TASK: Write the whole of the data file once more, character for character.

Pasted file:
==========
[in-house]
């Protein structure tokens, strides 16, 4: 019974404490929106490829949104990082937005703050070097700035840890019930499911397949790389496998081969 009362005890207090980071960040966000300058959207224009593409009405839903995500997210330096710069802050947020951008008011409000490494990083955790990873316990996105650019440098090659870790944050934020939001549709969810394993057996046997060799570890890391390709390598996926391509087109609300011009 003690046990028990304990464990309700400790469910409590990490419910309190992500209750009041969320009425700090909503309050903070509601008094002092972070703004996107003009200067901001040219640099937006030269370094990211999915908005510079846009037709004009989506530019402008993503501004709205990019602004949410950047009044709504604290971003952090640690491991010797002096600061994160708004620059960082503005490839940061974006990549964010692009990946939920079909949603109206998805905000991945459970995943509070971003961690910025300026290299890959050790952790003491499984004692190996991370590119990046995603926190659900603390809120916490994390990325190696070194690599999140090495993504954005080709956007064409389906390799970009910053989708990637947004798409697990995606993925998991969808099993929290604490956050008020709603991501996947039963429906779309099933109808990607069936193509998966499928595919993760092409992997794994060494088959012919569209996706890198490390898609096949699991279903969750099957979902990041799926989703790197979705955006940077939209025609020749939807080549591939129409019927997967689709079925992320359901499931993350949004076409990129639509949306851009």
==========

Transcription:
[in-house]
């Protein structure tokens, strides 16, 4: 019974404490929106490829949104990082937005703050070097700035840890019930499911397949790389496998081969 009362005890207090980071960040966000300058959207224009593409009405839903995500997210330096710069802050947020951008008011409000490494990083955790990873316990996105650019440098090659870790944050934020939001549709969810394993057996046997060799570890890391390709390598996926391509087109609300011009 003690046990028990304990464990309700400790469910409590990490419910309190992500209750009041969320009425700090909503309050903070509601008094002092972070703004996107003009200067901001040219640099937006030269370094990211999915908005510079846009037709004009989506530019402008993503501004709205990019602004949410950047009044709504604290971003952090640690491991010797002096600061994160708004620059960082503005490839940061974006990549964010692009990946939920079909949603109206998805905000991945459970995943509070971003961690910025300026290299890959050790952790003491499984004692190996991370590119990046995603926190659900603390809120916490994390990325190696070194690599999140090495993504954005080709956007064409389906390799970009910053989708990637947004798409697990995606993925998991969808099993929290604490956050008020709603991501996947039963429906779309099933109808990607069936193509998966499928595919993760092409992997794994060494088959012919569209996706890198490390898609096949699991279903969750099957979902990041799926989703790197979705955006940077939209025609020749939807080549591939129409019927997967689709079925992320359901499931993350949004076409990129639509949306851009």